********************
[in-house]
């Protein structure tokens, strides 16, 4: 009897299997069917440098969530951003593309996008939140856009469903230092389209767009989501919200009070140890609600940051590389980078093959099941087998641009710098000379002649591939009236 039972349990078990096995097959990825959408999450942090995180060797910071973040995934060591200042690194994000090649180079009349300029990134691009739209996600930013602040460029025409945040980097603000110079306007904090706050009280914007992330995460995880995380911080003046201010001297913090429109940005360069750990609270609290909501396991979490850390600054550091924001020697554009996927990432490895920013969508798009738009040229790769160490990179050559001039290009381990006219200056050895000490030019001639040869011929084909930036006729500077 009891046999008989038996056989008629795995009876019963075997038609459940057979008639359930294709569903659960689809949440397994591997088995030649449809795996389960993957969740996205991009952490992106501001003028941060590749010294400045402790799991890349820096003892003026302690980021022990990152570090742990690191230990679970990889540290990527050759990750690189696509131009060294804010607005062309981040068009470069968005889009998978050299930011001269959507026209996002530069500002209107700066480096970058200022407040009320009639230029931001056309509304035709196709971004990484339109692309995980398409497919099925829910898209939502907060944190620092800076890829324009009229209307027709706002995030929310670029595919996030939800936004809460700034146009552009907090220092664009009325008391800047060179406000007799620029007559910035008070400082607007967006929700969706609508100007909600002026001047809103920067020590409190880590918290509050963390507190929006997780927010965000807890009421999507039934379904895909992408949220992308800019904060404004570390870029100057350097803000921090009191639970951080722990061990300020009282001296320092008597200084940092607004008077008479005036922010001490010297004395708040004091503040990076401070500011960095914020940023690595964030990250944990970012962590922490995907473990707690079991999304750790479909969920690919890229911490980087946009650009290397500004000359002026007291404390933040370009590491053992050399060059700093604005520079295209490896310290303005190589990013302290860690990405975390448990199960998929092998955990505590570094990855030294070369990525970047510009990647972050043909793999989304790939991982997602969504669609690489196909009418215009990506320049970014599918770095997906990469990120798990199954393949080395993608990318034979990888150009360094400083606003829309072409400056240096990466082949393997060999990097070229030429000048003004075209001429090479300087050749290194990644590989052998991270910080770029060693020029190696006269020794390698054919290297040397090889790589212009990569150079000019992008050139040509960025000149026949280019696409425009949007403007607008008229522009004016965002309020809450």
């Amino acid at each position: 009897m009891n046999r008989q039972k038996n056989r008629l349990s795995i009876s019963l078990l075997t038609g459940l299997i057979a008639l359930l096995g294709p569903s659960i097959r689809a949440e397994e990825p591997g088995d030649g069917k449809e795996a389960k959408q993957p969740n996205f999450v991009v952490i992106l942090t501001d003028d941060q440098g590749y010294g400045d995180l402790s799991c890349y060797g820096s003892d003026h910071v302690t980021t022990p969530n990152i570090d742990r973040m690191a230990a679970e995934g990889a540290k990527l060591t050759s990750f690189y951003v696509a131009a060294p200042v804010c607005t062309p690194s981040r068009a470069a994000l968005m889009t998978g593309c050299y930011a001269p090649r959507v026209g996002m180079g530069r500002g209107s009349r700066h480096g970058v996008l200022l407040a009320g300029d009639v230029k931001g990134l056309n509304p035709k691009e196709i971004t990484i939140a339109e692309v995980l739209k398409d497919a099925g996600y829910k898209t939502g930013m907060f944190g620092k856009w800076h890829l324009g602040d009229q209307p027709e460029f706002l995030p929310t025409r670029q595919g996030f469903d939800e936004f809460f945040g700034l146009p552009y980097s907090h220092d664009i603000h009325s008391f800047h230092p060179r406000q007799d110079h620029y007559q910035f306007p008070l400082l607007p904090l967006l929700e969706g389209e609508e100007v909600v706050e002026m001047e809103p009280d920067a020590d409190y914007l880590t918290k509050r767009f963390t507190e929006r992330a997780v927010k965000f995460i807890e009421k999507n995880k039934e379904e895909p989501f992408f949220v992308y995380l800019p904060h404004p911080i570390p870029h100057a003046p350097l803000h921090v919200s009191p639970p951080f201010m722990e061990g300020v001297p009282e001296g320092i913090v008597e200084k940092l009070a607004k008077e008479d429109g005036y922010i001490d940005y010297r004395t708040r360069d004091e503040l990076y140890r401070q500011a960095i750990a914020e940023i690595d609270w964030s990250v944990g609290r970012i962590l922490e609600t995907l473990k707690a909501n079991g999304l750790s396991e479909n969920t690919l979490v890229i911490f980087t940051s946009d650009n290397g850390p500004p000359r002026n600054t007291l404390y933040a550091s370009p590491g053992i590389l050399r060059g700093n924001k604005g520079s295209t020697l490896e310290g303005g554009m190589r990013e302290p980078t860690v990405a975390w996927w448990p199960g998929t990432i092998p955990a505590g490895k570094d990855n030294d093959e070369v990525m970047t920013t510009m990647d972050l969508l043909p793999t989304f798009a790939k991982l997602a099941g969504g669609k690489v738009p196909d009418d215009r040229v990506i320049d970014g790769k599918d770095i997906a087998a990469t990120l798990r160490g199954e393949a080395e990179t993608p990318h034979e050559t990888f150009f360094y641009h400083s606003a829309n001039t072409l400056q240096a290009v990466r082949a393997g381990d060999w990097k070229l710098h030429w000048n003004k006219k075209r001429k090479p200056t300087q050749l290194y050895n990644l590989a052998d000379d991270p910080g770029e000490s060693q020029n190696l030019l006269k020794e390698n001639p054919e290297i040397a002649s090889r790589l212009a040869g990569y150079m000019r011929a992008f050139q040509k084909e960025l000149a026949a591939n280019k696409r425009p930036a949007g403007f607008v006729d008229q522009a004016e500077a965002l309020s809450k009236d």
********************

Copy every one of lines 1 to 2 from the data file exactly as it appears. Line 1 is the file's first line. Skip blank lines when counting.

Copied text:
[in-house]
């Protein structure tokens, strides 16, 4: 009897299997069917440098969530951003593309996008939140856009469903230092389209767009989501919200009070140890609600940051590389980078093959099941087998641009710098000379002649591939009236 039972349990078990096995097959990825959408999450942090995180060797910071973040995934060591200042690194994000090649180079009349300029990134691009739209996600930013602040460029025409945040980097603000110079306007904090706050009280914007992330995460995880995380911080003046201010001297913090429109940005360069750990609270609290909501396991979490850390600054550091924001020697554009996927990432490895920013969508798009738009040229790769160490990179050559001039290009381990006219200056050895000490030019001639040869011929084909930036006729500077 009891046999008989038996056989008629795995009876019963075997038609459940057979008639359930294709569903659960689809949440397994591997088995030649449809795996389960993957969740996205991009952490992106501001003028941060590749010294400045402790799991890349820096003892003026302690980021022990990152570090742990690191230990679970990889540290990527050759990750690189696509131009060294804010607005062309981040068009470069968005889009998978050299930011001269959507026209996002530069500002209107700066480096970058200022407040009320009639230029931001056309509304035709196709971004990484339109692309995980398409497919099925829910898209939502907060944190620092800076890829324009009229209307027709706002995030929310670029595919996030939800936004809460700034146009552009907090220092664009009325008391800047060179406000007799620029007559910035008070400082607007967006929700969706609508100007909600002026001047809103920067020590409190880590918290509050963390507190929006997780927010965000807890009421999507039934379904895909992408949220992308800019904060404004570390870029100057350097803000921090009191639970951080722990061990300020009282001296320092008597200084940092607004008077008479005036922010001490010297004395708040004091503040990076401070500011960095914020940023690595964030990250944990970012962590922490995907473990707690079991999304750790479909969920690919890229911490980087946009650009290397500004000359002026007291404390933040370009590491053992050399060059700093604005520079295209490896310290303005190589990013302290860690990405975390448990199960998929092998955990505590570094990855030294070369990525970047510009990647972050043909793999989304790939991982997602969504669609690489196909009418215009990506320049970014599918770095997906990469990120798990199954393949080395993608990318034979990888150009360094400083606003829309072409400056240096990466082949393997060999990097070229030429000048003004075209001429090479300087050749290194990644590989052998991270910080770029060693020029190696006269020794390698054919290297040397090889790589212009990569150079000019992008050139040509960025000149026949280019696409425009949007403007607008008229522009004016965002309020809450």